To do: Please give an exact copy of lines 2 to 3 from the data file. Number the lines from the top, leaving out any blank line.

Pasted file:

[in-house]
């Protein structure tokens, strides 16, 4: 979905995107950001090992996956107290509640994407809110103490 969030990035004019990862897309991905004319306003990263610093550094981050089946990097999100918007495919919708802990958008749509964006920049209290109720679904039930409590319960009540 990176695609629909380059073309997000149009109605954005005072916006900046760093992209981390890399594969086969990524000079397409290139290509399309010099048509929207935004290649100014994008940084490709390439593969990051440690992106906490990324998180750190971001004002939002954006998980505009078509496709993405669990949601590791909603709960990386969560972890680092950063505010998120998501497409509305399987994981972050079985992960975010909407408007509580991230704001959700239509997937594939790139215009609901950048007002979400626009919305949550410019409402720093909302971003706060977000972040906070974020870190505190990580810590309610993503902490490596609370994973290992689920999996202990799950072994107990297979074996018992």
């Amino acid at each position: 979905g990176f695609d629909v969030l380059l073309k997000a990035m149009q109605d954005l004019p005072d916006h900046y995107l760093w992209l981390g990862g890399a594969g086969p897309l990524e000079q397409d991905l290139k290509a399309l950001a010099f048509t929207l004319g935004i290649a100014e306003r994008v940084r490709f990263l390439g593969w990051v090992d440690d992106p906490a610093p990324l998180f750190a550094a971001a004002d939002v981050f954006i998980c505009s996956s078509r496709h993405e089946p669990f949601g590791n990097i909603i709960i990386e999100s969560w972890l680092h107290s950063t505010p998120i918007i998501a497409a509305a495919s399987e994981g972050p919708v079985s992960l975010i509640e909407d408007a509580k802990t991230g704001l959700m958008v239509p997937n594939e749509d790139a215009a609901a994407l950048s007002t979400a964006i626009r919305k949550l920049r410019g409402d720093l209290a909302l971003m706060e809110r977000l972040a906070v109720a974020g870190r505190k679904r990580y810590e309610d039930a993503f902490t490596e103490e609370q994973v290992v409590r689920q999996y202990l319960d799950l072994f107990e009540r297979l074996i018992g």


């Protein structure tokens, strides 16, 4: 979905995107950001090992996956107290509640994407809110103490 969030990035004019990862897309991905004319306003990263610093550094981050089946990097999100918007495919919708802990958008749509964006920049209290109720679904039930409590319960009540 990176695609629909380059073309997000149009109605954005005072916006900046760093992209981390890399594969086969990524000079397409290139290509399309010099048509929207935004290649100014994008940084490709390439593969990051440690992106906490990324998180750190971001004002939002954006998980505009078509496709993405669990949601590791909603709960990386969560972890680092950063505010998120998501497409509305399987994981972050079985992960975010909407408007509580991230704001959700239509997937594939790139215009609901950048007002979400626009919305949550410019409402720093909302971003706060977000972040906070974020870190505190990580810590309610993503902490490596609370994973290992689920999996202990799950072994107990297979074996018992």
């Amino acid at each position: 979905g990176f695609d629909v969030l380059l073309k997000a990035m149009q109605d954005l004019p005072d916006h900046y995107l760093w992209l981390g990862g890399a594969g086969p897309l990524e000079q397409d991905l290139k290509a399309l950001a010099f048509t929207l004319g935004i290649a100014e306003r994008v940084r490709f990263l390439g593969w990051v090992d440690d992106p906490a610093p990324l998180f750190a550094a971001a004002d939002v981050f954006i998980c505009s996956s078509r496709h993405e089946p669990f949601g590791n990097i909603i709960i990386e999100s969560w972890l680092h107290s950063t505010p998120i918007i998501a497409a509305a495919s399987e994981g972050p919708v079985s992960l975010i509640e909407d408007a509580k802990t991230g704001l959700m958008v239509p997937n594939e749509d790139a215009a609901a994407l950048s007002t979400a964006i626009r919305k949550l920049r410019g409402d720093l209290a909302l971003m706060e809110r977000l972040a906070v109720a974020g870190r505190k679904r990580y810590e309610d039930a993503f902490t490596e103490e609370q994973v290992v409590r689920q999996y202990l319960d799950l072994f107990e009540r297979l074996i018992g």